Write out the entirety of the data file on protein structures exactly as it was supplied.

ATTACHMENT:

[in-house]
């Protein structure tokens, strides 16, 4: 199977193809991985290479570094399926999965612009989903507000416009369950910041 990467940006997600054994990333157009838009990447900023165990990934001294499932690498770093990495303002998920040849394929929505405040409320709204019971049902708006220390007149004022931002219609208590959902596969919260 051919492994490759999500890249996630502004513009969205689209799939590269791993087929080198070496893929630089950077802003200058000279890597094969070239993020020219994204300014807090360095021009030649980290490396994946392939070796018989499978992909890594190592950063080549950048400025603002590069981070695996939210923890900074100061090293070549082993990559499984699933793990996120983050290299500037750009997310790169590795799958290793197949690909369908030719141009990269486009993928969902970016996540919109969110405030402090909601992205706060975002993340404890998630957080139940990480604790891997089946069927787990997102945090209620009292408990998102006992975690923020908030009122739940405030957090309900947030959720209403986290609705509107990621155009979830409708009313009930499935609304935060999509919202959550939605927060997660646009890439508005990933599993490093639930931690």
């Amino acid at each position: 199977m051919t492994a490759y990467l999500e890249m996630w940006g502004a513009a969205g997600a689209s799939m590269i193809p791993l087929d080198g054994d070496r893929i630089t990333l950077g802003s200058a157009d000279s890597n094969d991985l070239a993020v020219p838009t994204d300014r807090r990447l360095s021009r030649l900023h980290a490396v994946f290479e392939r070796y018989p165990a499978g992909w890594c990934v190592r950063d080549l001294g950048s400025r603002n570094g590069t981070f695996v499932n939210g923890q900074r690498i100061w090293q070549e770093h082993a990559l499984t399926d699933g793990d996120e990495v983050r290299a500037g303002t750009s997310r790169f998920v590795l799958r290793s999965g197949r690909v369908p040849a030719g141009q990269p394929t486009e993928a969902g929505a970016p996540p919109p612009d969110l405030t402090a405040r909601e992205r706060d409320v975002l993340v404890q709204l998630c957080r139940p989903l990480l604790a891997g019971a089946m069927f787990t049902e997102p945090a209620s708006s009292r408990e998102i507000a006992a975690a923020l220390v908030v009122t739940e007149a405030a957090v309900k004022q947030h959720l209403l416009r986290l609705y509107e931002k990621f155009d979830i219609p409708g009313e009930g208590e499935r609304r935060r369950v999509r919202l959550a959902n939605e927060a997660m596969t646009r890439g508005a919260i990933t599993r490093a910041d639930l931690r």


[in-house]
């Protein structure tokens, strides 16, 4: 199977193809991985290479570094399926999965612009989903507000416009369950910041 990467940006997600054994990333157009838009990447900023165990990934001294499932690498770093990495303002998920040849394929929505405040409320709204019971049902708006220390007149004022931002219609208590959902596969919260 051919492994490759999500890249996630502004513009969205689209799939590269791993087929080198070496893929630089950077802003200058000279890597094969070239993020020219994204300014807090360095021009030649980290490396994946392939070796018989499978992909890594190592950063080549950048400025603002590069981070695996939210923890900074100061090293070549082993990559499984699933793990996120983050290299500037750009997310790169590795799958290793197949690909369908030719141009990269486009993928969902970016996540919109969110405030402090909601992205706060975002993340404890998630957080139940990480604790891997089946069927787990997102945090209620009292408990998102006992975690923020908030009122739940405030957090309900947030959720209403986290609705509107990621155009979830409708009313009930499935609304935060999509919202959550939605927060997660646009890439508005990933599993490093639930931690």
């Amino acid at each position: 199977m051919t492994a490759y990467l999500e890249m996630w940006g502004a513009a969205g997600a689209s799939m590269i193809p791993l087929d080198g054994d070496r893929i630089t990333l950077g802003s200058a157009d000279s890597n094969d991985l070239a993020v020219p838009t994204d300014r807090r990447l360095s021009r030649l900023h980290a490396v994946f290479e392939r070796y018989p165990a499978g992909w890594c990934v190592r950063d080549l001294g950048s400025r603002n570094g590069t981070f695996v499932n939210g923890q900074r690498i100061w090293q070549e770093h082993a990559l499984t399926d699933g793990d996120e990495v983050r290299a500037g303002t750009s997310r790169f998920v590795l799958r290793s999965g197949r690909v369908p040849a030719g141009q990269p394929t486009e993928a969902g929505a970016p996540p919109p612009d969110l405030t402090a405040r909601e992205r706060d409320v975002l993340v404890q709204l998630c957080r139940p989903l990480l604790a891997g019971a089946m069927f787990t049902e997102p945090a209620s708006s009292r408990e998102i507000a006992a975690a923020l220390v908030v009122t739940e007149a405030a957090v309900k004022q947030h959720l209403l416009r986290l609705y509107e931002k990621f155009d979830i219609p409708g009313e009930g208590e499935r609304r935060r369950v999509r919202l959550a959902n939605e927060a997660m596969t646009r890439g508005a919260i990933t599993r490093a910041d639930l931690r």